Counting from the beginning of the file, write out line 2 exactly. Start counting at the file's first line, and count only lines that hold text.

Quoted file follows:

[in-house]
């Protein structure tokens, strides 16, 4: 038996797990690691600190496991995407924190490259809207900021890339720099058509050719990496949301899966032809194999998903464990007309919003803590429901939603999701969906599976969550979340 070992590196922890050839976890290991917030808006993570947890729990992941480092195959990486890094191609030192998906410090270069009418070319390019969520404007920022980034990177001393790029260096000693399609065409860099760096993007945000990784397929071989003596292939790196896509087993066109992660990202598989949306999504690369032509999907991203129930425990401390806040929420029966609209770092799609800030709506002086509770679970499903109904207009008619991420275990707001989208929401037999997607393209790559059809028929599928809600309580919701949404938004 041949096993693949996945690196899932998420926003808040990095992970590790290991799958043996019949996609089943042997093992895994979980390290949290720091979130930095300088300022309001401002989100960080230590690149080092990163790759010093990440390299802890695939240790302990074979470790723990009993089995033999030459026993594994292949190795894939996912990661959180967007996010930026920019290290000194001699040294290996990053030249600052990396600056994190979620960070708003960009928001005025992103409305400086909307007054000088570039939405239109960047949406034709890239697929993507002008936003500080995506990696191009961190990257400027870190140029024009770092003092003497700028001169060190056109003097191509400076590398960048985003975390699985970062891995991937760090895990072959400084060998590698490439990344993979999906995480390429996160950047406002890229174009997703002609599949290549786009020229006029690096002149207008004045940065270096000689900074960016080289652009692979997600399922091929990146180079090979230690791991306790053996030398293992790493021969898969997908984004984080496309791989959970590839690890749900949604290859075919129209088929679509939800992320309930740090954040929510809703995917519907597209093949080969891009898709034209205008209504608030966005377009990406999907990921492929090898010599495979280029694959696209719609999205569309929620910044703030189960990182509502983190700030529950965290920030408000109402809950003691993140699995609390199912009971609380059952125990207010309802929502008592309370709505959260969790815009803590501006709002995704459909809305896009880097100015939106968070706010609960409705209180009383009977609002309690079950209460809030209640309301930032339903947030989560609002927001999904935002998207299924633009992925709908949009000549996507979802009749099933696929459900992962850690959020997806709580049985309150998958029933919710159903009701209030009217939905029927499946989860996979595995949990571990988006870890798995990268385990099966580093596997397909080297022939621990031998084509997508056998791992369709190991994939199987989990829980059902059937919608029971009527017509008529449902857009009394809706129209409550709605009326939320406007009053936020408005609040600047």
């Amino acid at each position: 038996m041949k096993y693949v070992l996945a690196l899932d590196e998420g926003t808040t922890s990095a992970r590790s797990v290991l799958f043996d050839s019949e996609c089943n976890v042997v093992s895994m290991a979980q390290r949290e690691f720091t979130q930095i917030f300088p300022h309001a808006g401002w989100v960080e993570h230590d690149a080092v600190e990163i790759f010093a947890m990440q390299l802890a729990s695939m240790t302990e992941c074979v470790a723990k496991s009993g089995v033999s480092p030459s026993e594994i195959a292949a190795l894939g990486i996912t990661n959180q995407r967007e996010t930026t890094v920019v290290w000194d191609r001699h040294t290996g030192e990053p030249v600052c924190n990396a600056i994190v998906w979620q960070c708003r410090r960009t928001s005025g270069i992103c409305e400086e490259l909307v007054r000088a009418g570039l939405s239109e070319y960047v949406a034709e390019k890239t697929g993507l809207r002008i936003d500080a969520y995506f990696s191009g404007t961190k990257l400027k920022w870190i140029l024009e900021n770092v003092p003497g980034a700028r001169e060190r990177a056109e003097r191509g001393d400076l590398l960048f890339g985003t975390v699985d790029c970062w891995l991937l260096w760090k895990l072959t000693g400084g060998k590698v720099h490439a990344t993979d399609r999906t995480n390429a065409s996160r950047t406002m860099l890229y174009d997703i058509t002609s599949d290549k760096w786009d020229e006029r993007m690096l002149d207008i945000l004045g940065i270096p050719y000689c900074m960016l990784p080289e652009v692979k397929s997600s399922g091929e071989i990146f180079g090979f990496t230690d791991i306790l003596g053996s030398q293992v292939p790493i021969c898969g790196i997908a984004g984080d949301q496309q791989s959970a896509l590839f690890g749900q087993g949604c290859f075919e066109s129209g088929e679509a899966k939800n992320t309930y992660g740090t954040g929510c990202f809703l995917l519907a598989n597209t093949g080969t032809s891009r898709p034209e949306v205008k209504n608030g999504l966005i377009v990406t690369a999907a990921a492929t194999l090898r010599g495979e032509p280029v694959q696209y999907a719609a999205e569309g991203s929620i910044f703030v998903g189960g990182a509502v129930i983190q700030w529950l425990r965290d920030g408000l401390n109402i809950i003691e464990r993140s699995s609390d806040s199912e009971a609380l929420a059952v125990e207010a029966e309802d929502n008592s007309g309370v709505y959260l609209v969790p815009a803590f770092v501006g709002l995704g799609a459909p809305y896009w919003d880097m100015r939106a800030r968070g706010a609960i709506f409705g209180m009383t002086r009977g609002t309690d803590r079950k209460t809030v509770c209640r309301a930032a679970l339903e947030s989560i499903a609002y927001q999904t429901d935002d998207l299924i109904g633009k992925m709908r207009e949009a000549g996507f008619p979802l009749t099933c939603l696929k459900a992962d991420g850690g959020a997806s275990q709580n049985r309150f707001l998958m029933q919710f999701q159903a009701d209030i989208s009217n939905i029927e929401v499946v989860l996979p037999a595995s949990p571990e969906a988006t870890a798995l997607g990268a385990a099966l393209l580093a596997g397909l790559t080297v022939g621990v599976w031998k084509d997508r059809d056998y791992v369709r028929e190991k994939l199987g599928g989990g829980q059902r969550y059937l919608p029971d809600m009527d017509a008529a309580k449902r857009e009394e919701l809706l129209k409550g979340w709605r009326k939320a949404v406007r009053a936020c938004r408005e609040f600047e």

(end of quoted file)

């Protein structure tokens, strides 16, 4: 038996797990690691600190496991995407924190490259809207900021890339720099058509050719990496949301899966032809194999998903464990007309919003803590429901939603999701969906599976969550979340 070992590196922890050839976890290991917030808006993570947890729990992941480092195959990486890094191609030192998906410090270069009418070319390019969520404007920022980034990177001393790029260096000693399609065409860099760096993007945000990784397929071989003596292939790196896509087993066109992660990202598989949306999504690369032509999907991203129930425990401390806040929420029966609209770092799609800030709506002086509770679970499903109904207009008619991420275990707001989208929401037999997607393209790559059809028929599928809600309580919701949404938004 041949096993693949996945690196899932998420926003808040990095992970590790290991799958043996019949996609089943042997093992895994979980390290949290720091979130930095300088300022309001401002989100960080230590690149080092990163790759010093990440390299802890695939240790302990074979470790723990009993089995033999030459026993594994292949190795894939996912990661959180967007996010930026920019290290000194001699040294290996990053030249600052990396600056994190979620960070708003960009928001005025992103409305400086909307007054000088570039939405239109960047949406034709890239697929993507002008936003500080995506990696191009961190990257400027870190140029024009770092003092003497700028001169060190056109003097191509400076590398960048985003975390699985970062891995991937760090895990072959400084060998590698490439990344993979999906995480390429996160950047406002890229174009997703002609599949290549786009020229006029690096002149207008004045940065270096000689900074960016080289652009692979997600399922091929990146180079090979230690791991306790053996030398293992790493021969898969997908984004984080496309791989959970590839690890749900949604290859075919129209088929679509939800992320309930740090954040929510809703995917519907597209093949080969891009898709034209205008209504608030966005377009990406999907990921492929090898010599495979280029694959696209719609999205569309929620910044703030189960990182509502983190700030529950965290920030408000109402809950003691993140699995609390199912009971609380059952125990207010309802929502008592309370709505959260969790815009803590501006709002995704459909809305896009880097100015939106968070706010609960409705209180009383009977609002309690079950209460809030209640309301930032339903947030989560609002927001999904935002998207299924633009992925709908949009000549996507979802009749099933696929459900992962850690959020997806709580049985309150998958029933919710159903009701209030009217939905029927499946989860996979595995949990571990988006870890798995990268385990099966580093596997397909080297022939621990031998084509997508056998791992369709190991994939199987989990829980059902059937919608029971009527017509008529449902857009009394809706129209409550709605009326939320406007009053936020408005609040600047």